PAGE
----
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2018 West Virginia elections

From Wikipedia, the free encyclopedia

2018 West Virginia elections

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West Virginia held elections on November 6, 2018. Elections for the United States House and Senate were held as well as two high-profile ballot measures. These elections were held concurrently with other elections nationwide. Primary elections were held on May 8, 2018.

Federal offices

House of Representatives

In District 1, Republican incumbent David McKinley won reelection with 64.6% of the vote, defeating Democratic challenger Kendra Fershee, a West Virginia University law professor.

In District 2, Republican incumbent Alex Mooney won reelection with 53.9% of the vote, defeating Talley Sergent, a former U.S. State Department official.

In District 3, Republican incumbent Evan Jenkins resigned in September 2018. Democratic state Senator Richard Ojeda challenged Republican Majority Whip of the West Virginia House of Delegates Carol Miller. Miller won with 56.4% of the vote.[1]


Incumbent Democrat Joe Manchin was ranked by many outlets to be one of the most vulnerable incumbents up for election. His challenger was Attorney General of West Virginia Patrick Morrisey who won a contentious Republican primary. Manchin won the election with 49.6% of the vote against Morrisey's 46.3% vote share. This was much lower than Manchin's previous performance of a vote share 60.6% in 2012.[2]

State Legislature

State Senate

17 of the 34 State Senate seats were up for election in 2018. Democrats won a net gain of 2 seats, but Republicans maintained their majority with 20 seats to Democrat's 14. A total of 5 Republican incumbents lost their election, 3 in their primaries and 2 in the general election.[3]

House of Delegates

All 100 seats in the West Virginia House of Delegates were up for election. The Republican majority sustained a net loss of 4 seats, decreasing the majority from 63 to 59. A total of 5 Democrats, 7 Republicans, and 1 Independent incumbents lost reelection in either their primaries or in the general election.[4]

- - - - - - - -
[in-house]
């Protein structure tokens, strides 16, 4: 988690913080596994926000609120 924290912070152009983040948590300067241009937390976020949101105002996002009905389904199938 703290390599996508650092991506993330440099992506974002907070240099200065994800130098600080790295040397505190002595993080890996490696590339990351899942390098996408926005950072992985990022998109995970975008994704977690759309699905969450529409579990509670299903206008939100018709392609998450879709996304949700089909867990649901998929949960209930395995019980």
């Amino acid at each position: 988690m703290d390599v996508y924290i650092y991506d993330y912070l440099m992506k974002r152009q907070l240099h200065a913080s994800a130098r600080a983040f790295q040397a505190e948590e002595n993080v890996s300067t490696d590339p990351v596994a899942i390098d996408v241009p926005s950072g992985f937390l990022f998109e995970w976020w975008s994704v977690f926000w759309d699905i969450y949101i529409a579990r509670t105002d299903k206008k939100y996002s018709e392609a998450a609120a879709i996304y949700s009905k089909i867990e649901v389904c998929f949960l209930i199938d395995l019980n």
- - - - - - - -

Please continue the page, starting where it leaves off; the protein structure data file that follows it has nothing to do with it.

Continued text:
Ballot Measures

Amendment 1

"No Constitutional right to abortion Amendment"

To amend the West Virginia Constitution to clarify that nothing in the Constitution of West Virginia secures or protects a right to abortion or requires the funding of abortion.[5]

Amendment 1
Choice Votes %
Referendum passed
295,536 51.73
No 275,738 48.27
Total votes 571,274 100.00

Amendment 2

Amended the state constitution to authorize the legislature to reduce the budget of the state judiciary by up to 15 percent, among other things relating to the judiciary.[6]

Amendment 2
Choice Votes %
Referendum passed
386,272 72.35
No 147,594 27.65
Total votes 533,866 100.00

Supreme Court of Appeals

Two special elections were held after the resignation of Justices Menis Ketchum and Robin Davis in July and August respectively. The resignations came after revelations and legislative investigations into a misuse of state funds and corruption of the state judiciary. Tim Armstead was appointed to Ketchum's seat and Evan Jenkins was appointed to Davis's seat by Governor Jim Justice.[7]

Division 1


  • Tim Armstead, incumbent justice of the West Virginia Supreme Court of Appeals, Speaker of the West Virginia House of Delegates from 2015 to 2018.
  • Joanna I. Tabit, judge on the Thirteenth Circuit Court in West Virginia.
  • Chris Wilkes.
  • Mark Hunt, member of the West Virginia House of Delegates from District 36.
  • Ronald Hatfield Jr.
General election results
Party Candidate Votes %
Nonpartisan Tim Armstead 131,296 26.1
Nonpartisan Joanna I. Tabit 111,915 22.2
Nonpartisan Chris Wilkes 66,037 13.1
Nonpartisan Mark Hunt 60,705 12.0
Nonpartisan Ronald Hatfield Jr. 39,155 7.8
Nonpartisan Others 94,832 18.8
Total votes 503,940 100.0%

Division 2


General election results
Party Candidate Votes %
Nonpartisan Evan Jenkins 182,133 36.0
Nonpartisan Dennise Renee Smith 70,394 13.9
Nonpartisan Jeffrey Kessler 60,077 11.9
Nonpartisan Jim Douglas 47,609 9.4
Nonpartisan Robert Frank 29,751 5.9
Nonpartisan Others 115,752 22.9
Total votes 505,716 100.0%


  1. ^ "United States House of Representatives elections in West Virginia, 2018". Ballotpedia. Retrieved January 10, 2021.
  2. ^ "United States Senate election in West Virginia, 2018". Ballotpedia. Retrieved January 10, 2021.
  3. ^ "West Virginia State Senate elections, 2018". Ballotpedia. Retrieved January 10, 2021.
  4. ^ "West Virginia House of Delegates elections, 2018". Ballotpedia. Retrieved January 10, 2021.
  5. ^ "West Virginia Amendment 1, No Right to Abortion in Constitution Measure (2018)". Ballotpedia. Retrieved January 10, 2021.
  6. ^ "West Virginia, Amendment 2, Legislative Authority over Budgeting for State Judiciary Amendment (2018)". Ballotpedia. Retrieved January 10, 2021.
  7. ^ "West Virginia Supreme Court of Appeals special elections, 2018". Ballotpedia. Retrieved January 10, 2021.
This page was last edited on 31 March 2021, at 18:32
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